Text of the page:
Fire service joins thousands around the world to celebrate IDAHOBIT

The colourful stripes of the rainbow flag can be seen flying from fire stations and West Sussex County Council buildings across the county today, championing the importance of inclusion and diversity.

 

Release date: 17 May 2018

 

The colourful stripes of the rainbow flag can be seen flying from fire stations and West Sussex County Council buildings across the county today, championing the importance of inclusion and diversity.

The flags have been raised to mark International Day Against Homophobia, Biphobia and Transphobia (IDAHOBIT) and see the local authority unite with thousands of organisations around the world to celebrate the LGBT+ community.

The occasion has added weight this year, with firefighters from West Sussex Fire and Rescue Service (WSFRS) also raising the flag from a number of their fire stations for the first time. 
 
Leader of West Sussex County Council Louise Goldsmith said: "Raising the rainbow flag is a simple but clear demonstration of our support for all LGBT+ communities.

“It demonstrates that we are opposed to all forms of discrimination, harassment, bullying, and hate crime.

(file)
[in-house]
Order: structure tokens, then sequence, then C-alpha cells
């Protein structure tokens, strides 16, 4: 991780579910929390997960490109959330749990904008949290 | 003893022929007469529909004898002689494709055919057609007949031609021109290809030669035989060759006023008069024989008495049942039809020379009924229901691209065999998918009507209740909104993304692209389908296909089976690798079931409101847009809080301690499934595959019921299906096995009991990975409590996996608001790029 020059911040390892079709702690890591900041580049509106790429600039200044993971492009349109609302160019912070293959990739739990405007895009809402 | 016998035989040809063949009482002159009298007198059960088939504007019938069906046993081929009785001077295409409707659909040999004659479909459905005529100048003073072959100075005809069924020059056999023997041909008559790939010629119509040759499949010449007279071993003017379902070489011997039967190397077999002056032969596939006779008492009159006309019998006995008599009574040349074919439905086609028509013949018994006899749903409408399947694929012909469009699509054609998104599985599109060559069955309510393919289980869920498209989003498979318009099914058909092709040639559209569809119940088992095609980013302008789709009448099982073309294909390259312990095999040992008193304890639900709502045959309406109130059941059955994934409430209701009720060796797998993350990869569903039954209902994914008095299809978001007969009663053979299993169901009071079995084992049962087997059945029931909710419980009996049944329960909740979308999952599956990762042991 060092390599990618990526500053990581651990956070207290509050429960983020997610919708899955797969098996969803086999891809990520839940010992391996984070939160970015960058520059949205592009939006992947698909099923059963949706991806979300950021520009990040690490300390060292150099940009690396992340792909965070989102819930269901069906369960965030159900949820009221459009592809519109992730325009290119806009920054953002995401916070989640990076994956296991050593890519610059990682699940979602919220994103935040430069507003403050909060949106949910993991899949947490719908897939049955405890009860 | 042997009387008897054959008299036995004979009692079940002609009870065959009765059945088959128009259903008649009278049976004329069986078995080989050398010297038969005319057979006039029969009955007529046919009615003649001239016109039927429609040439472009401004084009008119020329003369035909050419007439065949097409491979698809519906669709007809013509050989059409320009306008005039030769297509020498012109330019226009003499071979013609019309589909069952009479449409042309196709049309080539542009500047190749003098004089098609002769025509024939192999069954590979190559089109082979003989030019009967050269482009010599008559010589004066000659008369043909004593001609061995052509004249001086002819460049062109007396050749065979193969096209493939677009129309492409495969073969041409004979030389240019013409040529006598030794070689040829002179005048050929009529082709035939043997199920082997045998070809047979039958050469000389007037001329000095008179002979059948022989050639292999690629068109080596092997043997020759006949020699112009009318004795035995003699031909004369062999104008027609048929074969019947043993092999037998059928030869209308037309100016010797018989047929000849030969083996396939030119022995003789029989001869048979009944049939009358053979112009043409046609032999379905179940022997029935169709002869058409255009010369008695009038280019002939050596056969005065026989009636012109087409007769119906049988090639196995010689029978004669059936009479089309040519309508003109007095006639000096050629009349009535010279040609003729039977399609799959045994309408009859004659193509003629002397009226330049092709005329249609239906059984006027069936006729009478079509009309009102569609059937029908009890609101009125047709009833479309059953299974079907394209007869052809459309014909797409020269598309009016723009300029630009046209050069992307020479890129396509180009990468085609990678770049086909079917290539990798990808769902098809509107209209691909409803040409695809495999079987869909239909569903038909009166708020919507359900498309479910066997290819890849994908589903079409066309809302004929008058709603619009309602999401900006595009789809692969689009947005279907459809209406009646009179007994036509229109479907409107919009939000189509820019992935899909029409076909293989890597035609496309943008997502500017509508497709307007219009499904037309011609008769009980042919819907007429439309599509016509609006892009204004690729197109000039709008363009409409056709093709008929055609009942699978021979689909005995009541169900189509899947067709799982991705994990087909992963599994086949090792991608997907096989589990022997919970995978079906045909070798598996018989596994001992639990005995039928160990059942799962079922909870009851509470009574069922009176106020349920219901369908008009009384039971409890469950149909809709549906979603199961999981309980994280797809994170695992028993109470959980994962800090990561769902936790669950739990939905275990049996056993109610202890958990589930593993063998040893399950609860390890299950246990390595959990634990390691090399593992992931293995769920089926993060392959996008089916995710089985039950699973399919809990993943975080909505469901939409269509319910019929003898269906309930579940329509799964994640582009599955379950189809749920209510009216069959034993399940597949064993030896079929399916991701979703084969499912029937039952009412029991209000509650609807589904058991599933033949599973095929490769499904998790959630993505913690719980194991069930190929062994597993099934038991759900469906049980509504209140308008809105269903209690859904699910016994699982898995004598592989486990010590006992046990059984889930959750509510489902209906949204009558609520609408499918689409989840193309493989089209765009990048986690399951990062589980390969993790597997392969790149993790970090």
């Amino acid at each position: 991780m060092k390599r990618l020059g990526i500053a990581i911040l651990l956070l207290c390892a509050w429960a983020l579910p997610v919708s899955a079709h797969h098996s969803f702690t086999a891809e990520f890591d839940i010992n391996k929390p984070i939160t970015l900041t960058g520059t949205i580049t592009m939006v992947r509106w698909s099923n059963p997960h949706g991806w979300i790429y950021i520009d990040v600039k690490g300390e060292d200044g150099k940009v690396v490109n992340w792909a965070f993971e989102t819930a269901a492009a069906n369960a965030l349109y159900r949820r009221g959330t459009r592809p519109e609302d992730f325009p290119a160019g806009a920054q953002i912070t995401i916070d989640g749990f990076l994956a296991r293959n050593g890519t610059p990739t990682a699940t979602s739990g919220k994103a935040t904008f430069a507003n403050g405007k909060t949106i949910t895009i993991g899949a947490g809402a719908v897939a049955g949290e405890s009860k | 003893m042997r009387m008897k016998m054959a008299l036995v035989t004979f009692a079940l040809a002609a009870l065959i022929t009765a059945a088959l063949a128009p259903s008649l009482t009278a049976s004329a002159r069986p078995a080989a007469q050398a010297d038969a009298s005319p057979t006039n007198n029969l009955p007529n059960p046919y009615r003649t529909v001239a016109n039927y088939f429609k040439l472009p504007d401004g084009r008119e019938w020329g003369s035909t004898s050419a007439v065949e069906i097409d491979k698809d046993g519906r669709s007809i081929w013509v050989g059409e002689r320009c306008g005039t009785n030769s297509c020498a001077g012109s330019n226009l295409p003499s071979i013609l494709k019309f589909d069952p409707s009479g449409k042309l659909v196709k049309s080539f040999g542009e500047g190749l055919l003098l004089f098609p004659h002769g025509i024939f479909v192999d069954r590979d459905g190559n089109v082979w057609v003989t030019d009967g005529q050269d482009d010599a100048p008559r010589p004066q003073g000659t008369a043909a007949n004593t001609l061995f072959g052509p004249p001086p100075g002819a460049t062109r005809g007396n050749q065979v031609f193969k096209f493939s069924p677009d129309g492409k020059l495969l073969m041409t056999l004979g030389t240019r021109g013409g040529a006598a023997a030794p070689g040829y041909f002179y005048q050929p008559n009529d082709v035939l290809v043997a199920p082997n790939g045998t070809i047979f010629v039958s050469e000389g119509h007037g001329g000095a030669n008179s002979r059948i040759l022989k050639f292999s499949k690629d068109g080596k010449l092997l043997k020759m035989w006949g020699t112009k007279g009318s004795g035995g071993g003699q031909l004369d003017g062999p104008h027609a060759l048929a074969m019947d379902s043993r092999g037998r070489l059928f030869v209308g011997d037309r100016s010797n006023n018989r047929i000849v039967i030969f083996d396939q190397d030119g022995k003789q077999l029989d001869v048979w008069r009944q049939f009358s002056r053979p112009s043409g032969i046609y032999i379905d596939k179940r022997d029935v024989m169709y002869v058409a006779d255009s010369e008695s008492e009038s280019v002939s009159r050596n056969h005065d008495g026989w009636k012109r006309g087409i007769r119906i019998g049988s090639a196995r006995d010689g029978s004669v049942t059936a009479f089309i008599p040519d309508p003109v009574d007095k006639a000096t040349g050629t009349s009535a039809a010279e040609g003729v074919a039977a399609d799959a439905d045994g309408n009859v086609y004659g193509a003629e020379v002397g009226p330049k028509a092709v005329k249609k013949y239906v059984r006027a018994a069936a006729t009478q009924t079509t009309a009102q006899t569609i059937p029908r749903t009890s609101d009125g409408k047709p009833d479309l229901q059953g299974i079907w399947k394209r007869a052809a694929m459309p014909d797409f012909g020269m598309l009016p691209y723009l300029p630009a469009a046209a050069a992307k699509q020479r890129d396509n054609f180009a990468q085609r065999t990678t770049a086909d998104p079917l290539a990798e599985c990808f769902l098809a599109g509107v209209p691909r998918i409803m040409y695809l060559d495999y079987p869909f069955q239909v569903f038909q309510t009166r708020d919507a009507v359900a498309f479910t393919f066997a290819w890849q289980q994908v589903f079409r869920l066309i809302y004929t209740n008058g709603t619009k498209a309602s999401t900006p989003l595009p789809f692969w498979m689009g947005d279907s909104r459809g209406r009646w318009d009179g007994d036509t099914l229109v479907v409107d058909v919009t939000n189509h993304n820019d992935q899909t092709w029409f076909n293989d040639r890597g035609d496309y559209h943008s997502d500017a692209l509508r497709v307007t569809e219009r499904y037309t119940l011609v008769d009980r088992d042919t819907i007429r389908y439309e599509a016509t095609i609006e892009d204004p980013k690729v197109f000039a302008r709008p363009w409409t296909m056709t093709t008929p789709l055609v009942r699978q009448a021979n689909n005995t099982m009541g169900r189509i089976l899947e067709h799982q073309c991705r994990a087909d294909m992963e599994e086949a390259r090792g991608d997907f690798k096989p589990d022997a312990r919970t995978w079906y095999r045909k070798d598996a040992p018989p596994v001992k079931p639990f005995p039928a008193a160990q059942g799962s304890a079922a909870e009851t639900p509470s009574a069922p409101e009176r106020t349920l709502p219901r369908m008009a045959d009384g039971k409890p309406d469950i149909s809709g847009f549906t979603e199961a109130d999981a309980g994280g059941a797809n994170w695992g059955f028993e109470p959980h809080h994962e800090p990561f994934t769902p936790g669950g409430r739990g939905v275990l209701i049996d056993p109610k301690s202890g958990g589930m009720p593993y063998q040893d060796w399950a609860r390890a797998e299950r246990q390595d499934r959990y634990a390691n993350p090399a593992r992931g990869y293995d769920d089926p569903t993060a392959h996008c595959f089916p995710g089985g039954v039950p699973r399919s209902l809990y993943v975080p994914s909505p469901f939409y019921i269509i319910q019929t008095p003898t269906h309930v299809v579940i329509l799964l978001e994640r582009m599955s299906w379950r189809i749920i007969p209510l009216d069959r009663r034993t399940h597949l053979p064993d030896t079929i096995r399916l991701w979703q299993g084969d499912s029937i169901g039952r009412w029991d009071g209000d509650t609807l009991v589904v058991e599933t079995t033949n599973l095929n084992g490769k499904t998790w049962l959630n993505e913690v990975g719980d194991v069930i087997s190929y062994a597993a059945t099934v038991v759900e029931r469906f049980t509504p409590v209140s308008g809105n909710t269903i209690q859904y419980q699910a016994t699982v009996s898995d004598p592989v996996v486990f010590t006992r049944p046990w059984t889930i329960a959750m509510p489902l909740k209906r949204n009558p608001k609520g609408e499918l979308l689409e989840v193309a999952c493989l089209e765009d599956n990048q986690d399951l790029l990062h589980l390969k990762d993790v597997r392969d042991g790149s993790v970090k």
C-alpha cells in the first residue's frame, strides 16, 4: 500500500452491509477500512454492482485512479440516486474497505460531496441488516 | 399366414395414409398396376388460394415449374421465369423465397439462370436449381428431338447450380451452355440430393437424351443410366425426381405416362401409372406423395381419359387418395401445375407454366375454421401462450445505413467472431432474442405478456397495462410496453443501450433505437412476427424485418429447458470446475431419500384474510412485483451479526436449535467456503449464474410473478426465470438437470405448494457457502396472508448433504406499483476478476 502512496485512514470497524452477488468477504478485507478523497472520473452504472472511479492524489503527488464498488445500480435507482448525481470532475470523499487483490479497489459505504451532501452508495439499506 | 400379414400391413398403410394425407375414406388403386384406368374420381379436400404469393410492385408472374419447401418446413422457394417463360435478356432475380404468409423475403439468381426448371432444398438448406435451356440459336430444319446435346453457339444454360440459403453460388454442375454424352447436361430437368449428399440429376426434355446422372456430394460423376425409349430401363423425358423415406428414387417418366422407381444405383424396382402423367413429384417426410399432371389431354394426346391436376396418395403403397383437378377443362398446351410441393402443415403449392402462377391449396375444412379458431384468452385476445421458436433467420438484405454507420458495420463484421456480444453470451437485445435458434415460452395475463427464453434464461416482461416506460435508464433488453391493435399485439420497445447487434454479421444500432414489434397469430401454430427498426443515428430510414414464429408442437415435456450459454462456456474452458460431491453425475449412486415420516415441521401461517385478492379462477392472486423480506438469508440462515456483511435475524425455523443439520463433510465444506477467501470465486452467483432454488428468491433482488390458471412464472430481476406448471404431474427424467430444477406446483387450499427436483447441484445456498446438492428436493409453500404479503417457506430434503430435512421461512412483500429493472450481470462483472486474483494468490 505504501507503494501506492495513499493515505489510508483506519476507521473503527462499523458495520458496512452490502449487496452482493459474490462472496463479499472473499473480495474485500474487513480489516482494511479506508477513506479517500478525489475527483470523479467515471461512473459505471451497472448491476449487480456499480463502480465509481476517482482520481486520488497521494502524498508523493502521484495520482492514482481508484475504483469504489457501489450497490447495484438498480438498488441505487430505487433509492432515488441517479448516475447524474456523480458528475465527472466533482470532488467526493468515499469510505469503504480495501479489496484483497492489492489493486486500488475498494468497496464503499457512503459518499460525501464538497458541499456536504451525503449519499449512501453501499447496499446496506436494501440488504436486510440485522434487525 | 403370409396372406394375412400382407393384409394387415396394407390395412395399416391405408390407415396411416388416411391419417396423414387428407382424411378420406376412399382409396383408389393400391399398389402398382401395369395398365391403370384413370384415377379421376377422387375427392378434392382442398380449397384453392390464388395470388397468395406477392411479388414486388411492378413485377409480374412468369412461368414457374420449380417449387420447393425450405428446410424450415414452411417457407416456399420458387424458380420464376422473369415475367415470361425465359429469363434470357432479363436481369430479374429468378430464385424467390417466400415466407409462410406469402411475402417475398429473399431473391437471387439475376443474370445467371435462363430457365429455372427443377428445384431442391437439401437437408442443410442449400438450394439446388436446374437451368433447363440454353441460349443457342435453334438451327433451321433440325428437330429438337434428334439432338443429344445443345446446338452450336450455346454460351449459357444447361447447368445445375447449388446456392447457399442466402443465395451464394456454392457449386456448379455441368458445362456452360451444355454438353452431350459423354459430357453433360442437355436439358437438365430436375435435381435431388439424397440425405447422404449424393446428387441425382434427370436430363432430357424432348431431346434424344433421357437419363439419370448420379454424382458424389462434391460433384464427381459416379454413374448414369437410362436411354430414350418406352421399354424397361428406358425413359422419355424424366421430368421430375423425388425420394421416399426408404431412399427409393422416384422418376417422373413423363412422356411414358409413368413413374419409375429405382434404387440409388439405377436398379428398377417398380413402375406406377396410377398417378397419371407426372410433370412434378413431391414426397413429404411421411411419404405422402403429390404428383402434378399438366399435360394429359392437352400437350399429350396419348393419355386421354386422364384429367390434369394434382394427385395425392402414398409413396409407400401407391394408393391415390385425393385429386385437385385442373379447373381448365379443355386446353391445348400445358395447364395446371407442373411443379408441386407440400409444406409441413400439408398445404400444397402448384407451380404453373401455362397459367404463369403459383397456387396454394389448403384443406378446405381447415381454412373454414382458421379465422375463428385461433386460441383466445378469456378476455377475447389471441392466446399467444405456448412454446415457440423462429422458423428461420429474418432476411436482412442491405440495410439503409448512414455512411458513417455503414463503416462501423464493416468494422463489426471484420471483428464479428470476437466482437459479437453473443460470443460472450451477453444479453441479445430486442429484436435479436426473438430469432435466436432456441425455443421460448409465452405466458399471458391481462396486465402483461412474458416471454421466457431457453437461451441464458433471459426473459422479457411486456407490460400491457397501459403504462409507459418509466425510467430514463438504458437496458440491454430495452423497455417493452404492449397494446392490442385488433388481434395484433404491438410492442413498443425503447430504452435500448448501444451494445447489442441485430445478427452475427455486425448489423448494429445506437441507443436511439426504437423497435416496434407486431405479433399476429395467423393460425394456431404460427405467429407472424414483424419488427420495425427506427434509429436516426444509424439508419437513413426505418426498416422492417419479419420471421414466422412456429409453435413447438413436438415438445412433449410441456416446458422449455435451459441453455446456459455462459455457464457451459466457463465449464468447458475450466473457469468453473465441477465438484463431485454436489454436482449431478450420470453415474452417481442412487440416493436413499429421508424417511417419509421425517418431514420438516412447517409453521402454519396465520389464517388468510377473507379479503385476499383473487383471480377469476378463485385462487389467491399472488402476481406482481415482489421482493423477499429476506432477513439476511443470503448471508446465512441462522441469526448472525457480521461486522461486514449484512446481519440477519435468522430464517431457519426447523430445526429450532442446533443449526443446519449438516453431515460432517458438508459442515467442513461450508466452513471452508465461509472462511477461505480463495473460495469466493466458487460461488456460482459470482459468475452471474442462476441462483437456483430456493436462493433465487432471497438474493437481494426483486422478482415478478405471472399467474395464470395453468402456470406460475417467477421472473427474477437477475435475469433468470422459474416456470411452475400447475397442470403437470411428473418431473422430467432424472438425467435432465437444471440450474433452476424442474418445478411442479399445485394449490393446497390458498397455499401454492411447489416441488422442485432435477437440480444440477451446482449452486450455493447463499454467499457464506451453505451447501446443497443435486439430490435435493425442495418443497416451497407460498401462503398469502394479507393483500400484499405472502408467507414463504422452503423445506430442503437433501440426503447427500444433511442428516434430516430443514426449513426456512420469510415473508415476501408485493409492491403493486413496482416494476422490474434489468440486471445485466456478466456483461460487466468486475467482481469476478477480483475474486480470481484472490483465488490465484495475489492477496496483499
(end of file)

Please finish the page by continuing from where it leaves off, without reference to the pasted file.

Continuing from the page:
“While much has already been achieved, a lot remains to be done to ensure the social acceptance of people from minority communities. West Sussex County Council is determined to play its part in this, and I hope that flying the rainbow flag today goes some way to reassuring people of our commitment to this.”

Deputy Chief Fire Officer, Neil Stocker, said he was proud the fire and rescue service was marking IDAHOBIT this year. He said: “Flying the rainbow flag from ten of our fire stations across the county sends an important message out to the communities we serve that the fire service champions and values diversity. 

“Our fire and rescue service is a vital part of the community and strives to keep every person in that community safe.”

Debbie Kennard, the county council’s cabinet member for safer, stronger communities, said she was also very proud the fire service was taking part. She said: “It is absolutely fantastic to see the rainbow flag flying from so many of WSFRS’s buildings today to raise awareness of the stigma that so many people around the world still face on a day-to-day basis.”

The county council has recently restarted its LGBT+ Staff Group which is being led by county planning team manager Jane Moseley. She said: “Raising the rainbow flag is a small thing, but it means a lot to those of us in the LGBT+ community. It means our employer recognises and supports us, which helps all of us to feel more comfortable being ourselves at work. 

“IDAHOBIT is about challenging bigoted behaviour, but also celebrating that people are just people, whatever their gender, sexuality, ability, race, job title, or political affiliation.”

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